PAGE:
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Natural Selection for Self-Optimizing Haskell Code

I’ve been playing around with Haskell, Clojure, Scala and Mercury recently, and even though Clojure seems to be winning my heart, I’ve found much to admire about each language.  Haskell and Mercury, in particular, are nicely brain-twisty.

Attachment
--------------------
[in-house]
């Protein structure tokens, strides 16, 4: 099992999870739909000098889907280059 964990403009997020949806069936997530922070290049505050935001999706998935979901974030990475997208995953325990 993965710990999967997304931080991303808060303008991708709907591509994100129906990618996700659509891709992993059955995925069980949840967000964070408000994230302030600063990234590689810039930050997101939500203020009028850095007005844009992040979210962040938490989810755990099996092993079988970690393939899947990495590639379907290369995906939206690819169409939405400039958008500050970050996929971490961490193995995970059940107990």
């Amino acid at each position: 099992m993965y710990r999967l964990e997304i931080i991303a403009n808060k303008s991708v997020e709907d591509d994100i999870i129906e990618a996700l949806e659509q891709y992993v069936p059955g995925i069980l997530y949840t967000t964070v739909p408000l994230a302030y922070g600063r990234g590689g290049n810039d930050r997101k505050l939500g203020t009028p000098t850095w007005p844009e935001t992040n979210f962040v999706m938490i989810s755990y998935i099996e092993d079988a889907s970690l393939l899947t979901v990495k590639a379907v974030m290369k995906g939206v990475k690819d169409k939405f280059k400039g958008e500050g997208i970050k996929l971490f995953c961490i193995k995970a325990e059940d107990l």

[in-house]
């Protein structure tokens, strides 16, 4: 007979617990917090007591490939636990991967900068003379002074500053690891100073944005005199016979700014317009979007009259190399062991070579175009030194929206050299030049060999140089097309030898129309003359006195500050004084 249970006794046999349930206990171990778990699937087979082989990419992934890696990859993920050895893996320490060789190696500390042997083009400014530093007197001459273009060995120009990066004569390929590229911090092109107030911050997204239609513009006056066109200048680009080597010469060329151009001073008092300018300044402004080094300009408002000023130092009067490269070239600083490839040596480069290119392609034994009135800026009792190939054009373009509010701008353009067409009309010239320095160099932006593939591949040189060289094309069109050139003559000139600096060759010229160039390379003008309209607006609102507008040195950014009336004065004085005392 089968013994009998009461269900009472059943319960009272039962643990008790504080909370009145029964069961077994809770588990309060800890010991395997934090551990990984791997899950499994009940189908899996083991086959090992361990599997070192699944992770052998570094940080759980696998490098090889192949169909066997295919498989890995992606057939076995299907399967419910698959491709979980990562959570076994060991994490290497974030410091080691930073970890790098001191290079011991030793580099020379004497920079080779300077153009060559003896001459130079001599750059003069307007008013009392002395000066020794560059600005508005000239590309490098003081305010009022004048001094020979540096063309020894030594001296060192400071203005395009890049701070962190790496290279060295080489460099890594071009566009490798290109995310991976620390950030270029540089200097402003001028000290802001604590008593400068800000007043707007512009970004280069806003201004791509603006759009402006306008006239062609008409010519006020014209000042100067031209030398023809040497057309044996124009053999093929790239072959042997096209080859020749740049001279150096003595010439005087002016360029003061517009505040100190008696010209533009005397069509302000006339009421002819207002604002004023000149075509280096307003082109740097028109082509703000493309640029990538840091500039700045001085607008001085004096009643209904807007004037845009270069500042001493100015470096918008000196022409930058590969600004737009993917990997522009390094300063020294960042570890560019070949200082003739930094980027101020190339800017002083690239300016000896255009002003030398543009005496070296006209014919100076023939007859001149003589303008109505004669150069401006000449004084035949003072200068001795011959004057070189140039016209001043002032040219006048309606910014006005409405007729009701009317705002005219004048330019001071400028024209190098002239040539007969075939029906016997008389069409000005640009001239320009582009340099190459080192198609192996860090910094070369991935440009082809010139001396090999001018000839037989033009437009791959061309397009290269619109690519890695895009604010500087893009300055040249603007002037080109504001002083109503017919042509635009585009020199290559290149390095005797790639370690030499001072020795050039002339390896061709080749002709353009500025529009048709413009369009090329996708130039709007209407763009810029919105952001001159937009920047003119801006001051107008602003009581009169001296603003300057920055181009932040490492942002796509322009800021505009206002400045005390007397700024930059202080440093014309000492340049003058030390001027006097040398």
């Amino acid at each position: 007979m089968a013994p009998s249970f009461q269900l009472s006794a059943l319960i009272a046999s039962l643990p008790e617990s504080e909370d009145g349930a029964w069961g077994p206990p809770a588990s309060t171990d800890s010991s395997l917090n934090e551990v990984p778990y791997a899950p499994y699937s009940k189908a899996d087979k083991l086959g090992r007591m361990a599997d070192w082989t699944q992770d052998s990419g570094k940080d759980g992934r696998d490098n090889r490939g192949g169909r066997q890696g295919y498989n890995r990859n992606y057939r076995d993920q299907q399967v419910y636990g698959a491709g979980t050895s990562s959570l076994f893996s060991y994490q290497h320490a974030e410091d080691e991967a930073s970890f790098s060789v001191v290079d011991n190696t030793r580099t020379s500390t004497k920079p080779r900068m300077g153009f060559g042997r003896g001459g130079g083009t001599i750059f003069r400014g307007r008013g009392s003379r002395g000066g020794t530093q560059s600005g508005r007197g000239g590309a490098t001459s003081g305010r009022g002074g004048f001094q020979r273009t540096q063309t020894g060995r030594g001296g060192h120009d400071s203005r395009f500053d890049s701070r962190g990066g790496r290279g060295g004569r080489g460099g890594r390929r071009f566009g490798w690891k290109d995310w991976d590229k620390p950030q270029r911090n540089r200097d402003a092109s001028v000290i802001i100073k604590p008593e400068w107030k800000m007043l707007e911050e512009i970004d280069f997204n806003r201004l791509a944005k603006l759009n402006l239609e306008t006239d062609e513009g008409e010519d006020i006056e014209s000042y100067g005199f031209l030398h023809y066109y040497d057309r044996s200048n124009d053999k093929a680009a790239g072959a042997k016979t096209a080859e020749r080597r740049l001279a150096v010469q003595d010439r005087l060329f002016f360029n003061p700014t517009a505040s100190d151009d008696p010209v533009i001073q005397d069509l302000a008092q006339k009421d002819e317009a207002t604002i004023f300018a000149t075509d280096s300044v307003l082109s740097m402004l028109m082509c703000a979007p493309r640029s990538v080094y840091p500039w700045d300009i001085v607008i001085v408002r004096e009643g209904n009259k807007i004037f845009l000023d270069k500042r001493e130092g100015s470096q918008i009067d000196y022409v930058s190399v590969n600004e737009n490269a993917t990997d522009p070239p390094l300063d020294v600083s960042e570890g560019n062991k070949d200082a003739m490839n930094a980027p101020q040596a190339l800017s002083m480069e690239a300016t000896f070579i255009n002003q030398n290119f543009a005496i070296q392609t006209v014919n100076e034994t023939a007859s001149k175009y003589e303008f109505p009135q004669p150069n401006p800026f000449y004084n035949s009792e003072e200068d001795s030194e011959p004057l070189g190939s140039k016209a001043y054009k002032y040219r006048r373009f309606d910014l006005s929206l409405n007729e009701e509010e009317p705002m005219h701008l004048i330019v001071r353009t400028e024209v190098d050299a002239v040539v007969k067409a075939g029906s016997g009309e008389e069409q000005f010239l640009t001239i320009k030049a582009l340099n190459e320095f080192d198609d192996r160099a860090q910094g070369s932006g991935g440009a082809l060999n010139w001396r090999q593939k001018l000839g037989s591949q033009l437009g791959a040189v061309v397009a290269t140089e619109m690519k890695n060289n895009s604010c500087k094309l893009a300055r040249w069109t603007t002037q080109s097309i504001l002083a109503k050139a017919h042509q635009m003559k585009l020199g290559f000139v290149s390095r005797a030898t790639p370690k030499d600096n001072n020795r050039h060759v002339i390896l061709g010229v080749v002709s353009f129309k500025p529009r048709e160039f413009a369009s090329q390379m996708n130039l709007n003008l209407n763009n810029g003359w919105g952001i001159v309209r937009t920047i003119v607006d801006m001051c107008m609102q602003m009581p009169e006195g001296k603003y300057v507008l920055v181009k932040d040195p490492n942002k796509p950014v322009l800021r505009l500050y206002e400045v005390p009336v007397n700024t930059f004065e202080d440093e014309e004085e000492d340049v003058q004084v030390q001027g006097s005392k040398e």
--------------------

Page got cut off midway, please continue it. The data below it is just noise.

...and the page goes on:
The recent release of a new backend for GHC that can generate code for LLVM is quite exciting.  Even more interesting is this blog post by Don Stewart (co-author of Real World Haskell) exploring genetic algorithms (via the Acovea toolkit) to select sets of LLVM compiler optimizations.  The process isn’t fast (Acovea chews on the options for four hours), but the improvements for even these preliminary explorations are striking.  This approach is worth watching; there is a lot of performance waiting to be squeezed out of modern processors, and it’s even better if we can design approaches that allows automatic optimization for each platform. (Don suggests that he’s working on a wrapper library to allow you to simply issue a main = evolve main' and let it go.)

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